Reviewed: August 2022
Released: 2022, Nuclear Blast
Reviewer: Simon Wiedemann
Belphegor are an Austrian blackened death metal band on Nuclear Blast, who formed in 1991 under the name of ‘Betrayer’. The name they have now was chosen in 1993, it being a demon and one of the seven princes of the underworld. The band have gone through many line-up changes over the decades, the only remaining founding member being guitarist/vocalist Helmuth Lehner. They released their latest album ‘The Devils’ on 24th June, 2022, and it follows a good 11 studio albums, two EPs and one live album.
The album gets off to a fairly strong start with all the power you’d expect from such a band. Sometimes you get just the guitars, sometimes you get everyone playing. A simple idea, maybe even an extreme one when compared to more brainless acts, (let’s face it – some early Mayhem) but it works, and it gets developed later on. The production is thick without being over polished and fake sounding. Ah, my favourite. Ok, the drummer sounds a bit mechanical at times but feasible. Maybe he’s just really tight, many are. From the beginning, the harmonies whilst fairly standard are still fun. As long as the sound changes later on and doesn’t get boring, things should be fine, right? Playing classic black/death metal ideas is often cool in moderation.
The second song is far faster and more exciting, but whilst there are brief moments of solo drums, the textures are mostly super-typical. I hate to bring up the same subject again (it’s just something I feel strongly about) but ‘Glorifizierung des Teufels’ does have some more intelligent mix ups of instrumentations, as do many of the other songs. There are less common moments that have quieter dynamics. To make an analogy, imagine being in a war zone where everyone is shouting and shooting all the time. You’d at least partially get used to it right? Say someone then whispered something nice in your ear, just enough to calm you down again. Then the returning gun fire would take you by surprise even more. Think an extreme metal version of RATM’s debut album, if you will. I don’t know about you, but I love it when the sounds build to a crescendo/fade away.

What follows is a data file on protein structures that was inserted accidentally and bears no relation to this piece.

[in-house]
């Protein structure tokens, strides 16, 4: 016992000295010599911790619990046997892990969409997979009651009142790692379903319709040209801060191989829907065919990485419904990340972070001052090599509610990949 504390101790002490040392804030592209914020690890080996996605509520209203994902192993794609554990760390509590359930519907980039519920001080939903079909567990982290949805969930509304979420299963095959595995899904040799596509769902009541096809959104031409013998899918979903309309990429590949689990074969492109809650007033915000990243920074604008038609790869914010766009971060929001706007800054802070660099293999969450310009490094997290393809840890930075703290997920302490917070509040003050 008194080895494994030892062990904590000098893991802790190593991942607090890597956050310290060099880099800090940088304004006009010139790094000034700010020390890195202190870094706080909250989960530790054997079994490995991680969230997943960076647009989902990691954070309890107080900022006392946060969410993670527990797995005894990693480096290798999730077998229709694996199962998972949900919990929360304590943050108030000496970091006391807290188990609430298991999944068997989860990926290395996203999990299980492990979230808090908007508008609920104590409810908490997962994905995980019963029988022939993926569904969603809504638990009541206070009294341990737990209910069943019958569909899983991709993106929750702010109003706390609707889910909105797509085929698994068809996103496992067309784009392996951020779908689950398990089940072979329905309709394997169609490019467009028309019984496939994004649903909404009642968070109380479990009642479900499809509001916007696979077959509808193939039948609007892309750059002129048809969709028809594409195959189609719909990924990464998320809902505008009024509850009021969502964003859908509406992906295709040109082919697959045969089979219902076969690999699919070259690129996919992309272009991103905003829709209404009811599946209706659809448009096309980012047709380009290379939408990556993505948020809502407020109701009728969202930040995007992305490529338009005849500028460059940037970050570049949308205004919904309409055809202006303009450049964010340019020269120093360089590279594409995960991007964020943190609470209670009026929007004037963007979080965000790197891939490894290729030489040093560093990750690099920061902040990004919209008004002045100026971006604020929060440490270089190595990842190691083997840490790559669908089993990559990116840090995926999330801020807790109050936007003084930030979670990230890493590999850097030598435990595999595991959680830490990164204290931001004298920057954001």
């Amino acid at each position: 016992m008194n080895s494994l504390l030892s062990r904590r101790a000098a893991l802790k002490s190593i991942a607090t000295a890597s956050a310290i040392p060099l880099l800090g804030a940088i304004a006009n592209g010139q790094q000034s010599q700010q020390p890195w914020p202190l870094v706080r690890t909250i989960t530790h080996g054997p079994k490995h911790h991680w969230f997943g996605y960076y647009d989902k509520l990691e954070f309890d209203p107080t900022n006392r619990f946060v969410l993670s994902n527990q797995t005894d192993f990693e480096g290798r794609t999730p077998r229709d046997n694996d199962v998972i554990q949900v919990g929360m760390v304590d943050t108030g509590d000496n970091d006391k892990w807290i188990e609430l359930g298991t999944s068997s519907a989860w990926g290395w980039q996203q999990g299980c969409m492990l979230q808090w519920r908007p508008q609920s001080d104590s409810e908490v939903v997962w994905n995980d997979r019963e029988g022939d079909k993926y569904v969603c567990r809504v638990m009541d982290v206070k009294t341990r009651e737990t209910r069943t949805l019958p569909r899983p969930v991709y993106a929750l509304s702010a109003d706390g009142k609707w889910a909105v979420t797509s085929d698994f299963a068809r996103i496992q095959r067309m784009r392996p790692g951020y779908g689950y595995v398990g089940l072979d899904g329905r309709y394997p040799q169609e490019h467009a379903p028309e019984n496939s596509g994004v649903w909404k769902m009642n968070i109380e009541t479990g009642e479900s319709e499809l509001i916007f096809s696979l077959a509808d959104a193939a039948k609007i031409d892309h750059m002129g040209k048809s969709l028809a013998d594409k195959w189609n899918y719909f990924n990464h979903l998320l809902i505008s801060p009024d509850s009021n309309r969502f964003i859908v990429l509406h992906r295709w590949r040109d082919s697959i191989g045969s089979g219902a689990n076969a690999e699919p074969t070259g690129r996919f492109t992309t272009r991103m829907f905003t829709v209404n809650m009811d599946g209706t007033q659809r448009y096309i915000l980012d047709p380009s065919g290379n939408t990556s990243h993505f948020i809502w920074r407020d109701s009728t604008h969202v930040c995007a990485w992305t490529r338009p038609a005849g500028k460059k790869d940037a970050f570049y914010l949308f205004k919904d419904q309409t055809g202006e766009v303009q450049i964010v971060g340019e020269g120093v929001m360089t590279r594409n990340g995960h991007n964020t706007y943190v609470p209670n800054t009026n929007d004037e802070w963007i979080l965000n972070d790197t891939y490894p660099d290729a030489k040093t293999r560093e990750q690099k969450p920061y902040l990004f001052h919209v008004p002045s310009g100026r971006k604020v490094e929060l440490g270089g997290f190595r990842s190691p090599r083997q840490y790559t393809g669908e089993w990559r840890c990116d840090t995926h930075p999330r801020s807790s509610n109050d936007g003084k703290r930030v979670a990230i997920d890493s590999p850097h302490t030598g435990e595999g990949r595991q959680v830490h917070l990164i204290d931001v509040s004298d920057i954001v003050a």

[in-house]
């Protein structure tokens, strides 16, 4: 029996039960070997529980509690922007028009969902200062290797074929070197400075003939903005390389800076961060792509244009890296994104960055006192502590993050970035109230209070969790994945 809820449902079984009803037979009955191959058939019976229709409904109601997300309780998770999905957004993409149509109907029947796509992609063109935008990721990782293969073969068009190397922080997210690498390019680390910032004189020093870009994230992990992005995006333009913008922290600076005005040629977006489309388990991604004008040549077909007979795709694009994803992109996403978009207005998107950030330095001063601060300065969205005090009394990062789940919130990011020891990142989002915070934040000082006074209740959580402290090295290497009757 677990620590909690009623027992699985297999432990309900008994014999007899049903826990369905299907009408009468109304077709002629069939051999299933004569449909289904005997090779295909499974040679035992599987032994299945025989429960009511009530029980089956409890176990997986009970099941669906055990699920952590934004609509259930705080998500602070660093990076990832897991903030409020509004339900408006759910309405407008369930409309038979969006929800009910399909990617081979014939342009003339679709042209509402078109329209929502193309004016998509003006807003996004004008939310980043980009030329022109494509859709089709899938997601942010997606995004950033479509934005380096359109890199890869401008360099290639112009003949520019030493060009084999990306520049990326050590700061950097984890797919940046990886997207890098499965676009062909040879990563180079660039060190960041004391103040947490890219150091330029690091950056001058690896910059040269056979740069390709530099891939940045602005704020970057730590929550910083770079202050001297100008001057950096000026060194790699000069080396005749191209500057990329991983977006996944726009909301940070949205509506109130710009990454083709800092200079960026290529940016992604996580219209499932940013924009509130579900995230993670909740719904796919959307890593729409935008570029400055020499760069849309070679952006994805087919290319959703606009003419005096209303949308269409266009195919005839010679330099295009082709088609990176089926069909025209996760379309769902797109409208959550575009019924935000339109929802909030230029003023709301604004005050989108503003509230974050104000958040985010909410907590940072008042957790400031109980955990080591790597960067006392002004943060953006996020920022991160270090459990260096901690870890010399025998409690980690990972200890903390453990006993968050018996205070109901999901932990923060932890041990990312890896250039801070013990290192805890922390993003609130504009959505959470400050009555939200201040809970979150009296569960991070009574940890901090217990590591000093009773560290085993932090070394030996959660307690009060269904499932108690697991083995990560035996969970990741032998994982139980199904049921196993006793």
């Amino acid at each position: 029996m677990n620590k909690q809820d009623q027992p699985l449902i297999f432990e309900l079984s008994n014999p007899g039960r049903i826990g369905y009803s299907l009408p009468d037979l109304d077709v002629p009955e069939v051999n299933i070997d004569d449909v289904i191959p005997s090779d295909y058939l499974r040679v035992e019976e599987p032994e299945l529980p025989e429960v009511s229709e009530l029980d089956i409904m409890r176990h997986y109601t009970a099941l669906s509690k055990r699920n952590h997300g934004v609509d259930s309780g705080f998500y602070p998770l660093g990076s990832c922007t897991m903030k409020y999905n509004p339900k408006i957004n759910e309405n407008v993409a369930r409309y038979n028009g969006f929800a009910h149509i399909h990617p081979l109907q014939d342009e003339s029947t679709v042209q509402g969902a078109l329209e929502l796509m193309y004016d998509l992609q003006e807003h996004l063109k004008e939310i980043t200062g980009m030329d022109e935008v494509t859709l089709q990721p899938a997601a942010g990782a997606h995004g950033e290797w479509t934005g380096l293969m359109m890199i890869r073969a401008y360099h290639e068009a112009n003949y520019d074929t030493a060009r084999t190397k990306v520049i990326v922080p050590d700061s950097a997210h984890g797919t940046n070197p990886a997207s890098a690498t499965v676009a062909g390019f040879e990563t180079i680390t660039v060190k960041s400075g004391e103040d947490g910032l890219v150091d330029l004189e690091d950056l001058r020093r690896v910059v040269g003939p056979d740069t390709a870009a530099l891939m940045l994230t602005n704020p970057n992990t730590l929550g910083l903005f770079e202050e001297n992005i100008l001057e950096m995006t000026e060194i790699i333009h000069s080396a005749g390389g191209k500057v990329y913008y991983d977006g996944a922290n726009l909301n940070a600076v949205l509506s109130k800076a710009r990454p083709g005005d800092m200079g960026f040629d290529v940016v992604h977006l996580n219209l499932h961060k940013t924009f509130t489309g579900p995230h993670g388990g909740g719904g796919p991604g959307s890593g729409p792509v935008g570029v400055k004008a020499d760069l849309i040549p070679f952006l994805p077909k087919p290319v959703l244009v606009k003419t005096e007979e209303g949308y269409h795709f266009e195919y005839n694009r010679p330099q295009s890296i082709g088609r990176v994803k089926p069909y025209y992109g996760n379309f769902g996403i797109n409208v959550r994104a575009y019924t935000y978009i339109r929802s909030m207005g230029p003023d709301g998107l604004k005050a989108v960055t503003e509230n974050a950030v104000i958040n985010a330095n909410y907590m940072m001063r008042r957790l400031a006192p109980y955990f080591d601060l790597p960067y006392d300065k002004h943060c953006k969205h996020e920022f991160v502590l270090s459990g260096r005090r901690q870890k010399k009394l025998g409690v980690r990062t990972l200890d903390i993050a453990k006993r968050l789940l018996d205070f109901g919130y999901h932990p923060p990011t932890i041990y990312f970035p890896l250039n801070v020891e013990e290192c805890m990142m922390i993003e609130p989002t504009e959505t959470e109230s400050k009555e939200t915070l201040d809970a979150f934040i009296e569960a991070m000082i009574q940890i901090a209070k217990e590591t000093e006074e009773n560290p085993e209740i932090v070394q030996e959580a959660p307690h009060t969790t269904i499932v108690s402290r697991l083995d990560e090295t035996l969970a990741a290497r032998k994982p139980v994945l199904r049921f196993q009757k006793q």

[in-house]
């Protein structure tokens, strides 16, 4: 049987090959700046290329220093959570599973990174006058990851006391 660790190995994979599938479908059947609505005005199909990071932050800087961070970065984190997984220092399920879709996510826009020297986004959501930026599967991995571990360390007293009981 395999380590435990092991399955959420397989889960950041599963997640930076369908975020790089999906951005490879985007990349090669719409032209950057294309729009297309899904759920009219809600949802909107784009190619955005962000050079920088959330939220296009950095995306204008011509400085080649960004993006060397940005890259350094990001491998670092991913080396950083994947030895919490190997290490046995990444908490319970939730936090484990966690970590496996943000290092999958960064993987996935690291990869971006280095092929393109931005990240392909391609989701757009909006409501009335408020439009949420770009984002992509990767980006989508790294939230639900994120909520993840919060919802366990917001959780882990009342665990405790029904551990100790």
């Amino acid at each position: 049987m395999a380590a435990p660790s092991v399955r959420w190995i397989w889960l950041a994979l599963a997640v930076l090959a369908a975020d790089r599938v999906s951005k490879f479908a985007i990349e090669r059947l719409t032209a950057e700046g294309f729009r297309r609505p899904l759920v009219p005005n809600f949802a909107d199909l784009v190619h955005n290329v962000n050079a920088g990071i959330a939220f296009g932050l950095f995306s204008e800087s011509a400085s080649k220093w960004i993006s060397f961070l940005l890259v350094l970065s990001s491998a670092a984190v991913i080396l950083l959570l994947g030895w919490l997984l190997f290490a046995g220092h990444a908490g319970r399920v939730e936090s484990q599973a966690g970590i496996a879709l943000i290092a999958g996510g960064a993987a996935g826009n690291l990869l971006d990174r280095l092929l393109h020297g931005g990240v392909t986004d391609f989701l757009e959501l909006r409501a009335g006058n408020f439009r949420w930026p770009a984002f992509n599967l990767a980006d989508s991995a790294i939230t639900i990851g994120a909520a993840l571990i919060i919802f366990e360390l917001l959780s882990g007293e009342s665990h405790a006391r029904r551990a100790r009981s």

Oh, if only Belphegor had more catchy riffs instead of being so safe. The axeman doesn’t have to play like Tom Morello, but at least be partially inspired by him. Sure, it often sounds fairly decent when ideas are simple, the main ostinato of Beethoven’s fifth symphony is famously straightforward, BUT THAT DOESN’T MEAN YOU HAVE TO DON’T HAVE TO DEVELOP SUCH IDEAS WITH CREATIVITY! ‘Virtus Asinaria’ has a more plodding drum beat and a predictable and repetitive guitar melody that in part sounds like an evil version of the super basic ‘Three Blind Mice’, but if you’re into your depressive music that shouldn’t be a problem for you. In a way I’m reminded of ‘Samarithan’ by Candlmass, in that it could be regarded as filler, but actually it does have something rather intriguing about its perhaps apparent blandness. The Belphegor track doesn’t have a catchy chorus like the doom metal song, but it does have plenty of atmosphere.
To conclude, perhaps the greatest flaw of this album is its lack of variety. Maybe that could have been remedied by having more vocal/instrumental melodies/arpeggios and less predictable chugging/tremolo picked guitars that abuse cliches such as Arabian scales. Even worse, such chugs use too few large leaps and too many step-wise movements. Adding chromatic ideas does up the heaviness levels, but again the stepwise movements aren’t so interesting. So yeah, remember when I said classic ideas are fine in moderation? The band weren’t using such ideas in moderation. (Although the more daring acoustic guitars in ‘Glorifizierung des Teufels’ were nice). There was great potential early on with the intro track’s twisting and hard to predict rhythms, but such ideas are uncommon. The band have the same gothy black metal sound as Gorgoroth, Burzum, Behemoth etc. I hate to say this, but whilst the group do what they do very well, they’re basically doing next to nothing that’s new. Is the album worth getting? My thinking is why buy it if you have say a rather modest BM collection of 20 or more CDs?